Over 500 from Limerick make Lourdes pilgrimage

Anne Sheridan


Anne Sheridan

Linda Leonard, Joan Fitzgerald and Mary Duffy at the Grotto Mass in Lourdes [Picture: Michael Cowhey]
COME rain or shine, for some 500 pilgrims from the Limerick diocese the annual trip to Lourdes is an unmissable event.

COME rain or shine, for some 500 pilgrims from the Limerick diocese the annual trip to Lourdes is an unmissable event.

After the pilgrimage was cancelled two years ago due to extreme flooding in the Midi-Pyrénées town in south-western France, the numbers have again returned en masse - and this time they are witnessing temperatures of 35 degrees.

The majority of the faithful pilgrims, from youth groups in Askeaton to ladies in their 80s, departed on Sunday from Shannon Airport, and are due to return this Friday.

The dates of the Limerick pilgrimage - June 21-26 - remain unchanged every year, and are cemented into locals’ calendars, a feature as fixed as the Limerick Novena.

A number of priests from the diocese have also travelled, led by the Bishop of Limerick Brendan Leahy.

Speaking in Lourdes, Bishop Leahy said the thoughts and prayers of many people are with the victims of the Berkeley tragedy and their families, after six Irish students were killed when their balcony collapsed in California last week.

Bishop Leahy has said that while the grief for families and friends of those who died in the Berkley tragedy is unspeakable, the sense of solidarity across Ireland and beyond, and particularly from the young, is hopefully shining through for them in these darkest hours.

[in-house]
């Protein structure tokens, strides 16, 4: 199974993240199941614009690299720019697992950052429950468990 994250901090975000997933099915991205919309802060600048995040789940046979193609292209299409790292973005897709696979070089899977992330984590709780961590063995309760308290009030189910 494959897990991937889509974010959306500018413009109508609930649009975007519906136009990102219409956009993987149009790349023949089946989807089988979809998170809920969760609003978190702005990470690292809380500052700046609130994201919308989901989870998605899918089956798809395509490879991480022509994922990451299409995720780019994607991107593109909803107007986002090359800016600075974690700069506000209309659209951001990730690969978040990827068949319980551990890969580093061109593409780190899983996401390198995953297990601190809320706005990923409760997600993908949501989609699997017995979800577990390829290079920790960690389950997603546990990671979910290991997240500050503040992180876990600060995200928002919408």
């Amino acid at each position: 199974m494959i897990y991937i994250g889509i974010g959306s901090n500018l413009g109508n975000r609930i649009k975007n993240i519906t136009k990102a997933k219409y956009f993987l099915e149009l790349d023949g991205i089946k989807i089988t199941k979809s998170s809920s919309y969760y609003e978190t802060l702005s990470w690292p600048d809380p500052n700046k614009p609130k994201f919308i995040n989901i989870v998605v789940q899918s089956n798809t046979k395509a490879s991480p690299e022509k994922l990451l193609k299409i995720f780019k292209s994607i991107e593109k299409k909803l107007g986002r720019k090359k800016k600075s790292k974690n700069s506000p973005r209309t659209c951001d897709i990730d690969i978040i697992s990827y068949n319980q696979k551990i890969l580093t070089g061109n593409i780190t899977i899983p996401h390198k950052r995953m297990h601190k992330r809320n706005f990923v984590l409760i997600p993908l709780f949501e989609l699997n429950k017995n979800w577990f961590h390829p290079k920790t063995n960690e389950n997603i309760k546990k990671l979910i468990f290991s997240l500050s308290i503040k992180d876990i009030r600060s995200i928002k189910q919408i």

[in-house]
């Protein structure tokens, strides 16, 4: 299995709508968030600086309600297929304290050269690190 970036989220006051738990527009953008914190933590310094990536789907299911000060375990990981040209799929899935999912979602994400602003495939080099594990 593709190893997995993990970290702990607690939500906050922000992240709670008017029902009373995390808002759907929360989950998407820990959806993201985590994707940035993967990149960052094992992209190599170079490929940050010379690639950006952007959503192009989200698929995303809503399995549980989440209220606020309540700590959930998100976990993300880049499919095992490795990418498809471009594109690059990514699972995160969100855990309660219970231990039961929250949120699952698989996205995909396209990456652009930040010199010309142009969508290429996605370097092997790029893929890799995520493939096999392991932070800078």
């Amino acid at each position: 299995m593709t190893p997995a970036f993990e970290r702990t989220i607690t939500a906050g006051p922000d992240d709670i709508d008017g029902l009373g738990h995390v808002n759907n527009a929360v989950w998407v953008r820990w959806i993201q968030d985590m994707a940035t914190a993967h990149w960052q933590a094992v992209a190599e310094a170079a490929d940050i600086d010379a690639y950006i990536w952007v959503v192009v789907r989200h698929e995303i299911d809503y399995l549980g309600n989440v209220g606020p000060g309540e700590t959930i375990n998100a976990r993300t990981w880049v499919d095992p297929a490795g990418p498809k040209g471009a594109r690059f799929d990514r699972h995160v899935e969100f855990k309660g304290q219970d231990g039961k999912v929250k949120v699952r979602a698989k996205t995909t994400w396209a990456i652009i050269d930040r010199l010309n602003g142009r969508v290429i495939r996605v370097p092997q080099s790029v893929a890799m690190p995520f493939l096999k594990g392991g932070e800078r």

In his homily at the Limerick Diocesan Pilgrimage Mass at the Lourdes Grotto, Bishop Leahy said that the coming together of the nation and particularly the response of the youth this past week has been a ‘triumph of human spirit’.

“I thought initially following this horrific accident how would the families of these beautiful young people who died in the accident be carried through this unimaginable tragedy,” he said in his homily.

“I thought of how would they get through the storm? Would, as with yesterday’s Gospel when Jesus brought calm to a furious storm as waves crashed over his boat, they get calm themselves?

“I figured that they would ask the question where is God now? No doubt such questions exist for them.

“I hope they can take comfort, and they have already indicated as much, in the triumph of immense human spirit that has been the response to this horrific, unimaginable accident.

“Collectively our country has had a moment to stand together with them and strive to carry them through and the first to rise with them have been the young, the friends of the young people killed so tragically and, indeed, thousands of others from across the country who never knew them.

“Just like our young here today, collectively the young of our country are walking shoulder to shoulder with the bereaved.

“I hope and pray that those who have been so suddenly bereaved have felt something of God’s gentle touch in the support, sympathy and solidarity of a nation,” he concluded.

See next week’s Limerick Leader, broadsheet editions, for more photographs of the diocesan pilgramage to Lourdes